Skip to main content

The relationship between evidence and policy in children's social care: the case of looked after children

Kerr, Mark Elliot (2016) The relationship between evidence and policy in children's social care: the case of looked after children. Doctor of Philosophy (PhD) thesis, University of Kent,. (Access to this publication is currently restricted. You may be able to access a copy if URLs are provided)

PDF
Restricted to Repository staff only
Contact us about this Publication Download (250kB)
[img]
PDF
Restricted to Repository staff only
Contact us about this Publication Download (2MB)
[img]
PDF
Restricted to Repository staff only
Contact us about this Publication Download (2MB)
[img]

Abstract

This thesis investigates the relationship between the needs of looked after children, evidence and policy. It questions the assumption that this area of policy is evidence-based in the context of tackling the population's primary needs and improving their life outcomes.

Background

The aims of the research required mixed methods to be used. Quantitative methods are used to initially to map the needs of looked after children and care leavers as population including secondary analysis of official statistics. They are further used in a primary research study, an integral part of this thesis, to provide primary data on the care experiences and life outcomes for a sample of care leavers. Against the evidence, the thesis considers relevant policy to evaluate its impact over the last 25 years.

The critical analysis of the relationship between evidence and policy required a qualitative approach using theories of policy-making heuristically applying Kingdon's (1984) multiple streams approach. To understand the way evidence is used to frame the needs of populations, the role of social constructivism must be considered.

Findings

Addressing needs and improving outcomes for looked after children requires a life-course approach. This is not conducive with the organisation and operations of the Department for Education. The primary need for looked after children is mental health and the most appropriate Government department to lead on their care is the Department of Health. Currently local authorities are expected to fund and meet the needs of looked after children but are not adequately resourced. Due to financial constraints, perverse incentives exists for minimal investment to meet statutory duties leading to the cost shunting of treatable mental health needs to the Department of Health, and unaddressed negative behaviours to the Ministry of Justice.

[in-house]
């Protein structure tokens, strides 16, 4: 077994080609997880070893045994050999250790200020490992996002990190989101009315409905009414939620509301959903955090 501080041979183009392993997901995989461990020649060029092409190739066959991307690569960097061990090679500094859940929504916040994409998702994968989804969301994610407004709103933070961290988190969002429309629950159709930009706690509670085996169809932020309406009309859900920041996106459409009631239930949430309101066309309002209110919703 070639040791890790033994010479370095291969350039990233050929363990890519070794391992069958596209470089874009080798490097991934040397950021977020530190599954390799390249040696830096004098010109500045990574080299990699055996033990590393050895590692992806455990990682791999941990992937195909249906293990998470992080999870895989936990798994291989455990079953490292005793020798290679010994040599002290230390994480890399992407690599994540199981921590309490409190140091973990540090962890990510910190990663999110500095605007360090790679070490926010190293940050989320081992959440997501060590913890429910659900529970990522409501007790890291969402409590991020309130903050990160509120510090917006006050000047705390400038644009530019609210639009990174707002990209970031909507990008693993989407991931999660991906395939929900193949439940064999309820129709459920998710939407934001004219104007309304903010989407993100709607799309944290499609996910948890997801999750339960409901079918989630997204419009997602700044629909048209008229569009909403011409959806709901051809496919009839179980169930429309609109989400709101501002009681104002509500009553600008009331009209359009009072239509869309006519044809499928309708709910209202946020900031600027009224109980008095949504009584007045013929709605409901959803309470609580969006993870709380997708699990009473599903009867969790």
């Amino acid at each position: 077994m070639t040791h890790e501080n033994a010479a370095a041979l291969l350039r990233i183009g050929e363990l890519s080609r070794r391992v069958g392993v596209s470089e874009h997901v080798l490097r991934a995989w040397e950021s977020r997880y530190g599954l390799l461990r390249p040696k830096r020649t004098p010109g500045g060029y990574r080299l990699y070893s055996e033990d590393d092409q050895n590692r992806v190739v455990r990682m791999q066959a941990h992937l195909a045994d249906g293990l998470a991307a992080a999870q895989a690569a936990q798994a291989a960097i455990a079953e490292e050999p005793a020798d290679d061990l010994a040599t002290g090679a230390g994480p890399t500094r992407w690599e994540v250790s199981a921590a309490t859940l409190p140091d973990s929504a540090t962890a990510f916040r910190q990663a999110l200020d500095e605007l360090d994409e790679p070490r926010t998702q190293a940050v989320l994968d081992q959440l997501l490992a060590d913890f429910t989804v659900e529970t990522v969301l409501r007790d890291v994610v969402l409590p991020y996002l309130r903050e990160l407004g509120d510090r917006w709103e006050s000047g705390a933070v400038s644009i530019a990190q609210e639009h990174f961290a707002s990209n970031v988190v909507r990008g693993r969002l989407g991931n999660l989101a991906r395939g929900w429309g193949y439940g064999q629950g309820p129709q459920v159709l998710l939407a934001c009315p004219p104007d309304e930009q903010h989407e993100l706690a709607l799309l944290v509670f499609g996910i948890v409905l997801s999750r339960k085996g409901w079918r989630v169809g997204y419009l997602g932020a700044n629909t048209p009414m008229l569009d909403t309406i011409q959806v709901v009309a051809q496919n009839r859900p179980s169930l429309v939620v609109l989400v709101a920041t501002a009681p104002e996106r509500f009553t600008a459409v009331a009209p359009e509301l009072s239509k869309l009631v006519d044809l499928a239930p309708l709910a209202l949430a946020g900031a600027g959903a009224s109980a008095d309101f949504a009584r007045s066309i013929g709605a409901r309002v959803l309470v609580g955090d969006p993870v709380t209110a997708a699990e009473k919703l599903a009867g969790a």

Item Type: Thesis (Doctor of Philosophy (PhD))
Thesis advisor: Shemmings, David
Uncontrolled keywords: looked after children; care; foster care; residential care; children's homes; mental health; sense of belonging; leaving care
Divisions: Faculties > Social Sciences > School of Social Policy Sociology and Social Research
Depositing User: Users 1 not found.
Date Deposited: 01 Mar 2017 16:00 UTC
Last Modified: 23 Jan 2020 04:13 UTC
Resource URI: https://kar.kent.ac.uk/id/eprint/60635 (The current URI for this page, for reference purposes)
  • Depositors only (login required):

Downloads

Downloads per month over past year